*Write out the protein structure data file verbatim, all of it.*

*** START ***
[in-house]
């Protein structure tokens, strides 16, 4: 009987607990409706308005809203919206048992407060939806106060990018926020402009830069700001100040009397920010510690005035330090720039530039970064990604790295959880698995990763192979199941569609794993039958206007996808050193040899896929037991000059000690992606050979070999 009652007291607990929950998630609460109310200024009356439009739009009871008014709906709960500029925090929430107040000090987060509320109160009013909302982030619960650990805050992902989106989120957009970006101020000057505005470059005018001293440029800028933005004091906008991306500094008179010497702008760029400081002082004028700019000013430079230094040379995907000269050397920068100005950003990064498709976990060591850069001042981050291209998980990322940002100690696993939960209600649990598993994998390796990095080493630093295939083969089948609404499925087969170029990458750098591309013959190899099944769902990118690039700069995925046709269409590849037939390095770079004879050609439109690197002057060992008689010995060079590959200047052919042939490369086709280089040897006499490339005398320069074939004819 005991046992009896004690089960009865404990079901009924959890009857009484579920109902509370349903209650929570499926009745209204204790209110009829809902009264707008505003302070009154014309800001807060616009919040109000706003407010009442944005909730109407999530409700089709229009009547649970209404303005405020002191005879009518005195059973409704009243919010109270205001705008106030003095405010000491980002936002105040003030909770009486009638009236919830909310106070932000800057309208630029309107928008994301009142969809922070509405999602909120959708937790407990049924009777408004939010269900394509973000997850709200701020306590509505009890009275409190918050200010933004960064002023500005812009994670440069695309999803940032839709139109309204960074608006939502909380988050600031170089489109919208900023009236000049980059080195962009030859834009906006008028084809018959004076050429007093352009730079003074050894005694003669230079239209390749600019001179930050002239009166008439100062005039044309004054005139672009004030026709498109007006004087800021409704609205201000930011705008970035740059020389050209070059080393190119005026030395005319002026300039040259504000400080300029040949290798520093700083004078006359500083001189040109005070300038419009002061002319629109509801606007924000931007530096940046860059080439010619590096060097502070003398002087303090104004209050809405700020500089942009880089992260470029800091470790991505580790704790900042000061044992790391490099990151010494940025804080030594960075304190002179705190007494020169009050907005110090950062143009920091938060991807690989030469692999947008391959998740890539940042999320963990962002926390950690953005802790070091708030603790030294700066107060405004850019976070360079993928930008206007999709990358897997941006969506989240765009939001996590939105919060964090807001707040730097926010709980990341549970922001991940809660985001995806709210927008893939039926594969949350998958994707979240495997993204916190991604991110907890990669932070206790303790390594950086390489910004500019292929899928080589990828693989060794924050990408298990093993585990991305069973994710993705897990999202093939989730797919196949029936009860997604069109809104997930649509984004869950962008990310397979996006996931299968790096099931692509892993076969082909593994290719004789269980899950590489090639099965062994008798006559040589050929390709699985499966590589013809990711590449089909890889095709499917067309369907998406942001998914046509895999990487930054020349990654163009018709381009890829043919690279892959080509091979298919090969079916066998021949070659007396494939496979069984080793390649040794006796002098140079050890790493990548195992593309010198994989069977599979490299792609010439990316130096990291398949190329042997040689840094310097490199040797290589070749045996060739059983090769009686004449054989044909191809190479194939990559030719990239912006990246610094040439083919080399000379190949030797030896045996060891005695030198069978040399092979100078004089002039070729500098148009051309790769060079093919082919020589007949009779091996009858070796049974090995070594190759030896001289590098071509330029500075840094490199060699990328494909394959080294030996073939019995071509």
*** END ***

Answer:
[in-house]
């Protein structure tokens, strides 16, 4: 009987607990409706308005809203919206048992407060939806106060990018926020402009830069700001100040009397920010510690005035330090720039530039970064990604790295959880698995990763192979199941569609794993039958206007996808050193040899896929037991000059000690992606050979070999 009652007291607990929950998630609460109310200024009356439009739009009871008014709906709960500029925090929430107040000090987060509320109160009013909302982030619960650990805050992902989106989120957009970006101020000057505005470059005018001293440029800028933005004091906008991306500094008179010497702008760029400081002082004028700019000013430079230094040379995907000269050397920068100005950003990064498709976990060591850069001042981050291209998980990322940002100690696993939960209600649990598993994998390796990095080493630093295939083969089948609404499925087969170029990458750098591309013959190899099944769902990118690039700069995925046709269409590849037939390095770079004879050609439109690197002057060992008689010995060079590959200047052919042939490369086709280089040897006499490339005398320069074939004819 005991046992009896004690089960009865404990079901009924959890009857009484579920109902509370349903209650929570499926009745209204204790209110009829809902009264707008505003302070009154014309800001807060616009919040109000706003407010009442944005909730109407999530409700089709229009009547649970209404303005405020002191005879009518005195059973409704009243919010109270205001705008106030003095405010000491980002936002105040003030909770009486009638009236919830909310106070932000800057309208630029309107928008994301009142969809922070509405999602909120959708937790407990049924009777408004939010269900394509973000997850709200701020306590509505009890009275409190918050200010933004960064002023500005812009994670440069695309999803940032839709139109309204960074608006939502909380988050600031170089489109919208900023009236000049980059080195962009030859834009906006008028084809018959004076050429007093352009730079003074050894005694003669230079239209390749600019001179930050002239009166008439100062005039044309004054005139672009004030026709498109007006004087800021409704609205201000930011705008970035740059020389050209070059080393190119005026030395005319002026300039040259504000400080300029040949290798520093700083004078006359500083001189040109005070300038419009002061002319629109509801606007924000931007530096940046860059080439010619590096060097502070003398002087303090104004209050809405700020500089942009880089992260470029800091470790991505580790704790900042000061044992790391490099990151010494940025804080030594960075304190002179705190007494020169009050907005110090950062143009920091938060991807690989030469692999947008391959998740890539940042999320963990962002926390950690953005802790070091708030603790030294700066107060405004850019976070360079993928930008206007999709990358897997941006969506989240765009939001996590939105919060964090807001707040730097926010709980990341549970922001991940809660985001995806709210927008893939039926594969949350998958994707979240495997993204916190991604991110907890990669932070206790303790390594950086390489910004500019292929899928080589990828693989060794924050990408298990093993585990991305069973994710993705897990999202093939989730797919196949029936009860997604069109809104997930649509984004869950962008990310397979996006996931299968790096099931692509892993076969082909593994290719004789269980899950590489090639099965062994008798006559040589050929390709699985499966590589013809990711590449089909890889095709499917067309369907998406942001998914046509895999990487930054020349990654163009018709381009890829043919690279892959080509091979298919090969079916066998021949070659007396494939496979069984080793390649040794006796002098140079050890790493990548195992593309010198994989069977599979490299792609010439990316130096990291398949190329042997040689840094310097490199040797290589070749045996060739059983090769009686004449054989044909191809190479194939990559030719990239912006990246610094040439083919080399000379190949030797030896045996060891005695030198069978040399092979100078004089002039070729500098148009051309790769060079093919082919020589007949009779091996009858070796049974090995070594190759030896001289590098071509330029500075840094490199060699990328494909394959080294030996073939019995071509």